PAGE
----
Lean Startup is a method, an approach for developing businesses, products or services. The method has been developed and made popular by Eric Ries. In September 2008, Ries first coined the term on his blog, Startup Lessons Learned, in a post titled “The lean startup“. His book “The Lean Startup: How Today’s Entrepreneurs Use Continuous Innovation to Create Radically Successful Businesses” was published in September 2011.
The Lean Startup provides a scientific approach to creating and managing startups, new products or services and to get a desired product to customers’ hands faster.
The Lean Startup method teaches you how to drive a startup-how to steer, when to turn, and when to persevere-and grow a business with maximum acceleration.
It is a principled approach to new product development. It’s a combination of working in short incremental and iterative product development cycles, and by adopting a hypothesis-driven experimental approach and validated learning. More importantly, the lean startup philosophy can be applied to individual, team, or company looking to introduce new products or services into the market. As far concerned to me, the Lean Startup approach is applicable to any new product or service development and the only relevant approach. New product development needs an approach of experiments.
The Number One Reason Why Products Fail
At the heart of all these reasons is one core reason:
We simply build something nobody wants.
The principles of Lean Startup
- Entrepreneurs are everywhere
- Entrepreneurship is management
- Validated learning
- Innovation accounting
The Lean Startup principles have been applied to other domains such as User eXperience, Enterprise, Branding, Customer development, analytics.
“Lean has never meant cheap”.
“Lean has nothing to do with how much money a company raises,” rather it has everything to do with assessing the specific demands of consumers and how to meet that demand using the least amount of resources possible.
Lean startup terminology
A minimum viable product (MVP) is the “version of a new product which allows a team to collect the maximum amount of validated learning about customers with the least effort”. The goal of an MVP is to test fundamental business hypotheses (or leap-of-faith assumptions) and to help entrepreneurs begin the learning process as quickly as possible.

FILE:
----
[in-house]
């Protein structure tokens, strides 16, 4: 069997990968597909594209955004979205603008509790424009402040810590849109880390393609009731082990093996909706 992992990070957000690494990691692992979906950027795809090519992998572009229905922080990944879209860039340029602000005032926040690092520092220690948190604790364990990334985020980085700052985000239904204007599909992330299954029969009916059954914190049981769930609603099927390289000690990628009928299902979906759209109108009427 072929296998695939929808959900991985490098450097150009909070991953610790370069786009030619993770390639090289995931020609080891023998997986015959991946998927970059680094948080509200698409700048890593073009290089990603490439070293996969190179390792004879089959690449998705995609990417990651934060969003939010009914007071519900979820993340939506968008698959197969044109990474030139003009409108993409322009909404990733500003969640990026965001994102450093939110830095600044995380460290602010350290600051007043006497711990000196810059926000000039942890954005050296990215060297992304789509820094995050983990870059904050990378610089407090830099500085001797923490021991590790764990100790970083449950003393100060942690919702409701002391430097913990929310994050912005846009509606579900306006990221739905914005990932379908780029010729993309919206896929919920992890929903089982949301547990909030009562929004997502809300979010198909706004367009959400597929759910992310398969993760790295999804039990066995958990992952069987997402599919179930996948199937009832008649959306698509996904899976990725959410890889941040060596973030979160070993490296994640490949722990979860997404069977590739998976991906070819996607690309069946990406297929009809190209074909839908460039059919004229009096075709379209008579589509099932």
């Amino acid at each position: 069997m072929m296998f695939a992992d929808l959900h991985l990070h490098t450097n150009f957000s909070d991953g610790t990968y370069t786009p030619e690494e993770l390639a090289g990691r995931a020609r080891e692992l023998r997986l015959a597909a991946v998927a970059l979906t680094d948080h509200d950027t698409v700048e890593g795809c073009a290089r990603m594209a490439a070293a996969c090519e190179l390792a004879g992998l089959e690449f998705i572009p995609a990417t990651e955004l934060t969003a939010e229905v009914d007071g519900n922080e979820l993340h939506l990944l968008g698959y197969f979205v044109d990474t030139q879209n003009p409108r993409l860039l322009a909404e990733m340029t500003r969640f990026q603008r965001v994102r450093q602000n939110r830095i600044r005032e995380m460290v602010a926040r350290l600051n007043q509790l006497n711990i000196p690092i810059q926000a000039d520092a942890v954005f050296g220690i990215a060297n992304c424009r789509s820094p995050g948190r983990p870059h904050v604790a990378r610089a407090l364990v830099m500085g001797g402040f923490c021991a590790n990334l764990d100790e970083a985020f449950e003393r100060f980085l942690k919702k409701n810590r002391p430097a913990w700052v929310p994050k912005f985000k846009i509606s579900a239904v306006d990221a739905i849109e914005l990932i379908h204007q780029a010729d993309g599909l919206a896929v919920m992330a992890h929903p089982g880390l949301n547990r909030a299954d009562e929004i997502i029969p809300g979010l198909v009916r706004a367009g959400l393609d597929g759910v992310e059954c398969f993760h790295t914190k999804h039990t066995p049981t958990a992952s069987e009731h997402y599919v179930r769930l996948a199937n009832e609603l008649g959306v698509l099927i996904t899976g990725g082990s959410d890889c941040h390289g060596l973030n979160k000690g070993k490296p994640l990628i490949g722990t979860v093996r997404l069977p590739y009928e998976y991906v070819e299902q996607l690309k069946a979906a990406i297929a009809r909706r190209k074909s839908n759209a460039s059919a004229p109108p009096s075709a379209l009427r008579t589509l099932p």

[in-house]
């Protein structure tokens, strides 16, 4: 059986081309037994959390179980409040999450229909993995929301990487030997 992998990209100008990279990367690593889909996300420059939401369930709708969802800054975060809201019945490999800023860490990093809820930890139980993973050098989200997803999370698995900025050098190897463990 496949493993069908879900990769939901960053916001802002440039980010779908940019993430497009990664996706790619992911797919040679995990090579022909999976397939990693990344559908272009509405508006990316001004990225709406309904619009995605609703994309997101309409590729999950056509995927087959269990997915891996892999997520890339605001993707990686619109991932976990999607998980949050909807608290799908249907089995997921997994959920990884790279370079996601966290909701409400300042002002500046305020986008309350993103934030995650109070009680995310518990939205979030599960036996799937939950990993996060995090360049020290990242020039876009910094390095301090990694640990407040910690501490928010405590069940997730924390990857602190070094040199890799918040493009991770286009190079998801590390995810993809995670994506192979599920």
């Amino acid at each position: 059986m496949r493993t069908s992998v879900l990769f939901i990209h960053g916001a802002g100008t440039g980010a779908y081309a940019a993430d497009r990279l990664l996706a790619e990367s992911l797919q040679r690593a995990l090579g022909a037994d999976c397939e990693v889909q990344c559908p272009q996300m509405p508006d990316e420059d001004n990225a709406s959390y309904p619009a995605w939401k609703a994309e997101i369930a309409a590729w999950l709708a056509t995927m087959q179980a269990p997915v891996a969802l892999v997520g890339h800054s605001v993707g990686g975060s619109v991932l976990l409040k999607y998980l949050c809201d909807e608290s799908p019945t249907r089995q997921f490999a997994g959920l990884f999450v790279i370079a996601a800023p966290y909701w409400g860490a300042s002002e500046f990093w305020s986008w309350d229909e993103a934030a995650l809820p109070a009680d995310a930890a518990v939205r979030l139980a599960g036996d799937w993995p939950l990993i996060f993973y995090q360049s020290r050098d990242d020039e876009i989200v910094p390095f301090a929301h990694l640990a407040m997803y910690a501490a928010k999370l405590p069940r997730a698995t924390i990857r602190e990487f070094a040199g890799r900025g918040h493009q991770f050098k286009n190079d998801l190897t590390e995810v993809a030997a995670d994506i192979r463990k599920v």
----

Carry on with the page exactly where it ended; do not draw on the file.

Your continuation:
A split or A/B test is an experiment in which “different versions of a product are offered to customers at the same time.” The goal of a split test is to observe differences in behavior between the two groups and to measure the impact of each version on an actionable metric.
Actionable metrics can lead to informed business decisions and subsequent action. These are in contrast to vanity metrics—measurements that give “the rosiest picture possible” but do not accurately reflect the key drivers of a business.
A pivot is a “structured course correction designed to test a new fundamental hypothesis about the product, strategy, and engine of growth.”
Innovation accounting focuses on how entrepreneurs can maintain accountability and maximize outcomes by measuring progress, planning milestones, and prioritizing.
The Build–Measure–Learn loop emphasizes speed as a critical ingredient to product development. A team or company’s effectiveness is determined by its ability to ideate, quickly build a minimum viable product of that idea, measure its effectiveness in the market, and learn from that experiment. In other words, it’s a learning cycle of turning ideas into products, measuring customers’ reactions and behaviors against built products, and then deciding whether to persevere or pivot the idea; this process repeats as many times as necessary. The phases of the loop are: Ideas → Build → Product → Measure → Data → Learn.
More resources about Lean Startup
- Find about the different books in the Lean series of O’Reilly
- Steve Blank’s article why the lean startup changes everything
- Eric Ries’ original blog post introducing the term “Lean Startup” (September 2008)
- Ash Maurya’s Lean stack
- Harvard Business School paper: Hypothesis-Driven Entrepreneurship: The Lean Startup (purchase required)
- The Leader’s Guide (Eric Ries’ next book, expected 2016)
- Eric Ries biography (wikipedia)
Any other interesting resources? (feel free to suggest in comments!)
Playing Lean is a simulation, a board game to experience and learn the Lean Startup principles. These kind of serious games are a great and interactive way to learn something. Playing Lean is interesting both for novices and people familiar with Lean Startup. Novices will learn about the principles and apply them in practice for the first time. People knowing about Lean Startup can vary their tactics and gain new insights. The game is flexible and it’s possible to create variations by introducing new scenarios or different market compositions.
“Playing Lean” has been created by a few entrepreneurs in Oslo, Norway. For more info or to acquire the board game, see their website.
If you’re interested in organizing a Lean Startup workshop with Playing Lean, contact me.
Playing Lean workshops
- I am facilitating community and in-company workshops
- For public workshops check Agile Tour Brussels / London, Agile Belgium meetups, iLean evening session, …